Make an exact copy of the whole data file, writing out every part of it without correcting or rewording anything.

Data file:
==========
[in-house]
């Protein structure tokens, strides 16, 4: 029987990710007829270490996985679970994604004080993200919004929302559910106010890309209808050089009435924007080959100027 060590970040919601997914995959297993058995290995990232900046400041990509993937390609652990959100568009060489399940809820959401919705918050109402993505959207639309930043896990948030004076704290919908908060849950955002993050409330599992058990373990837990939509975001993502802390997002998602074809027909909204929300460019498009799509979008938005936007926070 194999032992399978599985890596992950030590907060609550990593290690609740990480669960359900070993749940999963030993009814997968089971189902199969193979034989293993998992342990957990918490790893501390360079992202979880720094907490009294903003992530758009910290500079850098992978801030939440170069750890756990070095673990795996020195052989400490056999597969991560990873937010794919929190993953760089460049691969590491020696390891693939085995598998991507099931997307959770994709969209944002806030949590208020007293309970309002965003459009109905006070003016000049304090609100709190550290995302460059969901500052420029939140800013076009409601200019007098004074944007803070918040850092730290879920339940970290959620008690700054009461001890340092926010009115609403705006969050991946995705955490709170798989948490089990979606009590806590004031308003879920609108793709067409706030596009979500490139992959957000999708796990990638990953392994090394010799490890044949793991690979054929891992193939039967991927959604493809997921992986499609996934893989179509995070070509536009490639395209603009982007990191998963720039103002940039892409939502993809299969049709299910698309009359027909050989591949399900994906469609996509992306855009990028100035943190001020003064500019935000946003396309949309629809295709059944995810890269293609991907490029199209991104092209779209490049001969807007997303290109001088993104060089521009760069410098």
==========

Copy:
[in-house]
């Protein structure tokens, strides 16, 4: 029987990710007829270490996985679970994604004080993200919004929302559910106010890309209808050089009435924007080959100027 060590970040919601997914995959297993058995290995990232900046400041990509993937390609652990959100568009060489399940809820959401919705918050109402993505959207639309930043896990948030004076704290919908908060849950955002993050409330599992058990373990837990939509975001993502802390997002998602074809027909909204929300460019498009799509979008938005936007926070 194999032992399978599985890596992950030590907060609550990593290690609740990480669960359900070993749940999963030993009814997968089971189902199969193979034989293993998992342990957990918490790893501390360079992202979880720094907490009294903003992530758009910290500079850098992978801030939440170069750890756990070095673990795996020195052989400490056999597969991560990873937010794919929190993953760089460049691969590491020696390891693939085995598998991507099931997307959770994709969209944002806030949590208020007293309970309002965003459009109905006070003016000049304090609100709190550290995302460059969901500052420029939140800013076009409601200019007098004074944007803070918040850092730290879920339940970290959620008690700054009461001890340092926010009115609403705006969050991946995705955490709170798989948490089990979606009590806590004031308003879920609108793709067409706030596009979500490139992959957000999708796990990638990953392994090394010799490890044949793991690979054929891992193939039967991927959604493809997921992986499609996934893989179509995070070509536009490639395209603009982007990191998963720039103002940039892409939502993809299969049709299910698309009359027909050989591949399900994906469609996509992306855009990028100035943190001020003064500019935000946003396309949309629809295709059944995810890269293609991907490029199209991104092209779209490049001969807007997303290109001088993104060089521009760069410098």